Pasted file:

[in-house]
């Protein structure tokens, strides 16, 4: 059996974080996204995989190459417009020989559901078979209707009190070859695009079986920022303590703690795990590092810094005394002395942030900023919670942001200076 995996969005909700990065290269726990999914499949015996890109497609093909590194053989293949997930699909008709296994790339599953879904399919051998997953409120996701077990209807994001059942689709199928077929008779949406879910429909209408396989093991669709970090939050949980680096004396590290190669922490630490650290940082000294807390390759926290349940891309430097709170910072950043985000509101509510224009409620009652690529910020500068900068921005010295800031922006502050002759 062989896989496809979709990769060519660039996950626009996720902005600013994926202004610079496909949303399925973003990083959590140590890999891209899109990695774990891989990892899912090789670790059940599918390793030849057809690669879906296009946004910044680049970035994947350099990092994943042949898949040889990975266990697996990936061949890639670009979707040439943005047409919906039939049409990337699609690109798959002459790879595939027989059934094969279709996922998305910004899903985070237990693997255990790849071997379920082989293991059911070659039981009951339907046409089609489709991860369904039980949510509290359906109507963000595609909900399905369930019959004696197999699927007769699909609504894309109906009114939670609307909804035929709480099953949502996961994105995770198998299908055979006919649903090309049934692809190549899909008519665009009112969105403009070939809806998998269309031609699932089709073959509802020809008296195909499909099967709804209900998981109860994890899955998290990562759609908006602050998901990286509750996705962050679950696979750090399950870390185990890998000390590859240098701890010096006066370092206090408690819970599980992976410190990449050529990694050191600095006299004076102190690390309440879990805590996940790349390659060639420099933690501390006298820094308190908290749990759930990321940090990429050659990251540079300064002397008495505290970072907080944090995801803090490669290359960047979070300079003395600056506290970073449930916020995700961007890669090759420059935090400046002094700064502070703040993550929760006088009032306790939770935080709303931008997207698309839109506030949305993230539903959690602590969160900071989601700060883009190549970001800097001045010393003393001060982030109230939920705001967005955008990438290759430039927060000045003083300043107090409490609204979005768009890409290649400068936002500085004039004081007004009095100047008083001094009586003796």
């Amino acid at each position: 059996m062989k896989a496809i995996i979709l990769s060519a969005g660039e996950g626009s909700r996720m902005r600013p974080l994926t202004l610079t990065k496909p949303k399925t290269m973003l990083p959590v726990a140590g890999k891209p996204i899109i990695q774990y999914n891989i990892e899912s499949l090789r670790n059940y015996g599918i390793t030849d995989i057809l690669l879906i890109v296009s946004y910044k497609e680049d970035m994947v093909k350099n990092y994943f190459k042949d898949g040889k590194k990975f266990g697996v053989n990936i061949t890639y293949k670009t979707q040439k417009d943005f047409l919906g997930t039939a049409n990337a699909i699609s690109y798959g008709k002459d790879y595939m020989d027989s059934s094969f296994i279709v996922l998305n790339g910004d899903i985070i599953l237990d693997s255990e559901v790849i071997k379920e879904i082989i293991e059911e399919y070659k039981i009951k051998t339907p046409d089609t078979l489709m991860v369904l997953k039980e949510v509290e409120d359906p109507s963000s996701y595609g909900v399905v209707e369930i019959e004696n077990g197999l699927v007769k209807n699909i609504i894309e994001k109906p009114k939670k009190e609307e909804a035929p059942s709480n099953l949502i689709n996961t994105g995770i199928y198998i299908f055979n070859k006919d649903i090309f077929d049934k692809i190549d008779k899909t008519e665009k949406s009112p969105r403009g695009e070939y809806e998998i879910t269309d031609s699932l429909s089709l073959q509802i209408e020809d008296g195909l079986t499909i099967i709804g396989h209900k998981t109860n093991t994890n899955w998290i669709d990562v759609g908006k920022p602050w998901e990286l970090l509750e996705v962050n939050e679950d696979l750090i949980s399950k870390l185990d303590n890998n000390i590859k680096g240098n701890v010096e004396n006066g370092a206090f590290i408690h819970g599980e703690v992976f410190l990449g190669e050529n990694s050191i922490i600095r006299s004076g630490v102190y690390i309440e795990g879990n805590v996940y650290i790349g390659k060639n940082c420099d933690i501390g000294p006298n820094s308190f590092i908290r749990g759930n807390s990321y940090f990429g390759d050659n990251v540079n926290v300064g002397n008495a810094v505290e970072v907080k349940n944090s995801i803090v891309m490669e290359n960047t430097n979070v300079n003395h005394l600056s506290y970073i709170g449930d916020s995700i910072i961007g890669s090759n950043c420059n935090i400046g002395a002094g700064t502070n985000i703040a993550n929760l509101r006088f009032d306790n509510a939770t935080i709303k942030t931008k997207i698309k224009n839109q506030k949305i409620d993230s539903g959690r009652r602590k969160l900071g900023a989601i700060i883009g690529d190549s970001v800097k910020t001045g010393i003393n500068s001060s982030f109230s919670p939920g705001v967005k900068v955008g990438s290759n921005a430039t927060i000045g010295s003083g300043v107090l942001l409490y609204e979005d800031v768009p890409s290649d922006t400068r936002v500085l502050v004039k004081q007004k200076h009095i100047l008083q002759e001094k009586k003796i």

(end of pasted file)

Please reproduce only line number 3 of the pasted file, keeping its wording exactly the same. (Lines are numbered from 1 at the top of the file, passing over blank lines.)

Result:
């Amino acid at each position: 059996m062989k896989a496809i995996i979709l990769s060519a969005g660039e996950g626009s909700r996720m902005r600013p974080l994926t202004l610079t990065k496909p949303k399925t290269m973003l990083p959590v726990a140590g890999k891209p996204i899109i990695q774990y999914n891989i990892e899912s499949l090789r670790n059940y015996g599918i390793t030849d995989i057809l690669l879906i890109v296009s946004y910044k497609e680049d970035m994947v093909k350099n990092y994943f190459k042949d898949g040889k590194k990975f266990g697996v053989n990936i061949t890639y293949k670009t979707q040439k417009d943005f047409l919906g997930t039939a049409n990337a699909i699609s690109y798959g008709k002459d790879y595939m020989d027989s059934s094969f296994i279709v996922l998305n790339g910004d899903i985070i599953l237990d693997s255990e559901v790849i071997k379920e879904i082989i293991e059911e399919y070659k039981i009951k051998t339907p046409d089609t078979l489709m991860v369904l997953k039980e949510v509290e409120d359906p109507s963000s996701y595609g909900v399905v209707e369930i019959e004696n077990g197999l699927v007769k209807n699909i609504i894309e994001k109906p009114k939670k009190e609307e909804a035929p059942s709480n099953l949502i689709n996961t994105g995770i199928y198998i299908f055979n070859k006919d649903i090309f077929d049934k692809i190549d008779k899909t008519e665009k949406s009112p969105r403009g695009e070939y809806e998998i879910t269309d031609s699932l429909s089709l073959q509802i209408e020809d008296g195909l079986t499909i099967i709804g396989h209900k998981t109860n093991t994890n899955w998290i669709d990562v759609g908006k920022p602050w998901e990286l970090l509750e996705v962050n939050e679950d696979l750090i949980s399950k870390l185990d303590n890998n000390i590859k680096g240098n701890v010096e004396n006066g370092a206090f590290i408690h819970g599980e703690v992976f410190l990449g190669e050529n990694s050191i922490i600095r006299s004076g630490v102190y690390i309440e795990g879990n805590v996940y650290i790349g390659k060639n940082c420099d933690i501390g000294p006298n820094s308190f590092i908290r749990g759930n807390s990321y940090f990429g390759d050659n990251v540079n926290v300064g002397n008495a810094v505290e970072v907080k349940n944090s995801i803090v891309m490669e290359n960047t430097n979070v300079n003395h005394l600056s506290y970073i709170g449930d916020s995700i910072i961007g890669s090759n950043c420059n935090i400046g002395a002094g700064t502070n985000i703040a993550n929760l509101r006088f009032d306790n509510a939770t935080i709303k942030t931008k997207i698309k224009n839109q506030k949305i409620d993230s539903g959690r009652r602590k969160l900071g900023a989601i700060i883009g690529d190549s970001v800097k910020t001045g010393i003393n500068s001060s982030f109230s919670p939920g705001v967005k900068v955008g990438s290759n921005a430039t927060i000045g010295s003083g300043v107090l942001l409490y609204e979005d800031v768009p890409s290649d922006t400068r936002v500085l502050v004039k004081q007004k200076h009095i100047l008083q002759e001094k009586k003796i």